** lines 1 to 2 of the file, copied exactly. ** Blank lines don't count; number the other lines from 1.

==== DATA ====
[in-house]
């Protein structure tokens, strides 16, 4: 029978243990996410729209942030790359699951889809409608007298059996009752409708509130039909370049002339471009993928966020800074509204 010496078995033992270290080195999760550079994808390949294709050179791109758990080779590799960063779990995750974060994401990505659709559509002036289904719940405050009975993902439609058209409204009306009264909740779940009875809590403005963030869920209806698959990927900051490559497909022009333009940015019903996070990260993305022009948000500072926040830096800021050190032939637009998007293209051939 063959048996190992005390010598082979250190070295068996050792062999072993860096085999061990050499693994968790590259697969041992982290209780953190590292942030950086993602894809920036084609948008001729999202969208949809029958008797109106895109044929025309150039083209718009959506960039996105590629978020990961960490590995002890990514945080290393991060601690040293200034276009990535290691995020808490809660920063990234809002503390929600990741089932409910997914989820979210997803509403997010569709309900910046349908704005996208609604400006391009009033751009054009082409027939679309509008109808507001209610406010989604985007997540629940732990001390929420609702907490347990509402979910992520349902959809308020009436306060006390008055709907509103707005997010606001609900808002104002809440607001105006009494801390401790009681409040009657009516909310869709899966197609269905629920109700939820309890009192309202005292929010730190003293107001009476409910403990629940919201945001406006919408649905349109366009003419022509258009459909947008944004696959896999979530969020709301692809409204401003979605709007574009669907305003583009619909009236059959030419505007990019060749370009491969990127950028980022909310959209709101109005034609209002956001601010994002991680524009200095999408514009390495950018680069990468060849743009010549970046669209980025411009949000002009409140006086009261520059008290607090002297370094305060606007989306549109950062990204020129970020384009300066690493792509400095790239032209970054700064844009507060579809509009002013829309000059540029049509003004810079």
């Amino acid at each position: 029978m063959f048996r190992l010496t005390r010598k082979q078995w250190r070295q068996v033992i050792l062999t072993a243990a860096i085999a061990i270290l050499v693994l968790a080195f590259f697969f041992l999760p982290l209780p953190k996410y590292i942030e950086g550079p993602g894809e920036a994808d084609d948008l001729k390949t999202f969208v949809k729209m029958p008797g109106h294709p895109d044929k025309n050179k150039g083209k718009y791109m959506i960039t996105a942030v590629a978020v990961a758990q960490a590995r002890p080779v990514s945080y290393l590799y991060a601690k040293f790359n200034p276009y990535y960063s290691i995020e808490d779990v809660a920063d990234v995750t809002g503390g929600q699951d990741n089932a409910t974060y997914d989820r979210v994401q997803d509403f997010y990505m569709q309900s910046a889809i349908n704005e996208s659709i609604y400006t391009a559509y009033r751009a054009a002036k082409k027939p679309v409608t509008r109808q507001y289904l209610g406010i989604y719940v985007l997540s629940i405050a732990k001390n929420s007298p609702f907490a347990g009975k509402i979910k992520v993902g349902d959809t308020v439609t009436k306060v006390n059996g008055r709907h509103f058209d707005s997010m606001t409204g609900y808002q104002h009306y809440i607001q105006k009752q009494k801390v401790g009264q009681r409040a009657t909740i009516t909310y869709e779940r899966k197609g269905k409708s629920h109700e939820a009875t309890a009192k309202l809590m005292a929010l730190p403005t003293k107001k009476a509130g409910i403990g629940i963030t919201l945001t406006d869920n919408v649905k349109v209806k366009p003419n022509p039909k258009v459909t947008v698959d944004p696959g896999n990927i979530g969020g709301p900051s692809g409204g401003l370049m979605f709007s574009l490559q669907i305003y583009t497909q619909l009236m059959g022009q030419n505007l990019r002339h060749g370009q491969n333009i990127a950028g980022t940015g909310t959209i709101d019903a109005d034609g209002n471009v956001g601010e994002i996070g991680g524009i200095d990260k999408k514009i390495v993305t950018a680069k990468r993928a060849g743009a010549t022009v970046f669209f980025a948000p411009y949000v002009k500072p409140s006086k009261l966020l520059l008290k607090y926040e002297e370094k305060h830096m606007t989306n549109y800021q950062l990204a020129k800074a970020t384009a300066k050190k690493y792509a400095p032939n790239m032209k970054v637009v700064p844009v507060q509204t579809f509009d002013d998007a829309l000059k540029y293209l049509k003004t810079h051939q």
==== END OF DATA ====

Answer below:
[in-house]
């Protein structure tokens, strides 16, 4: 029978243990996410729209942030790359699951889809409608007298059996009752409708509130039909370049002339471009993928966020800074509204 010496078995033992270290080195999760550079994808390949294709050179791109758990080779590799960063779990995750974060994401990505659709559509002036289904719940405050009975993902439609058209409204009306009264909740779940009875809590403005963030869920209806698959990927900051490559497909022009333009940015019903996070990260993305022009948000500072926040830096800021050190032939637009998007293209051939 063959048996190992005390010598082979250190070295068996050792062999072993860096085999061990050499693994968790590259697969041992982290209780953190590292942030950086993602894809920036084609948008001729999202969208949809029958008797109106895109044929025309150039083209718009959506960039996105590629978020990961960490590995002890990514945080290393991060601690040293200034276009990535290691995020808490809660920063990234809002503390929600990741089932409910997914989820979210997803509403997010569709309900910046349908704005996208609604400006391009009033751009054009082409027939679309509008109808507001209610406010989604985007997540629940732990001390929420609702907490347990509402979910992520349902959809308020009436306060006390008055709907509103707005997010606001609900808002104002809440607001105006009494801390401790009681409040009657009516909310869709899966197609269905629920109700939820309890009192309202005292929010730190003293107001009476409910403990629940919201945001406006919408649905349109366009003419022509258009459909947008944004696959896999979530969020709301692809409204401003979605709007574009669907305003583009619909009236059959030419505007990019060749370009491969990127950028980022909310959209709101109005034609209002956001601010994002991680524009200095999408514009390495950018680069990468060849743009010549970046669209980025411009949000002009409140006086009261520059008290607090002297370094305060606007989306549109950062990204020129970020384009300066690493792509400095790239032209970054700064844009507060579809509009002013829309000059540029049509003004810079």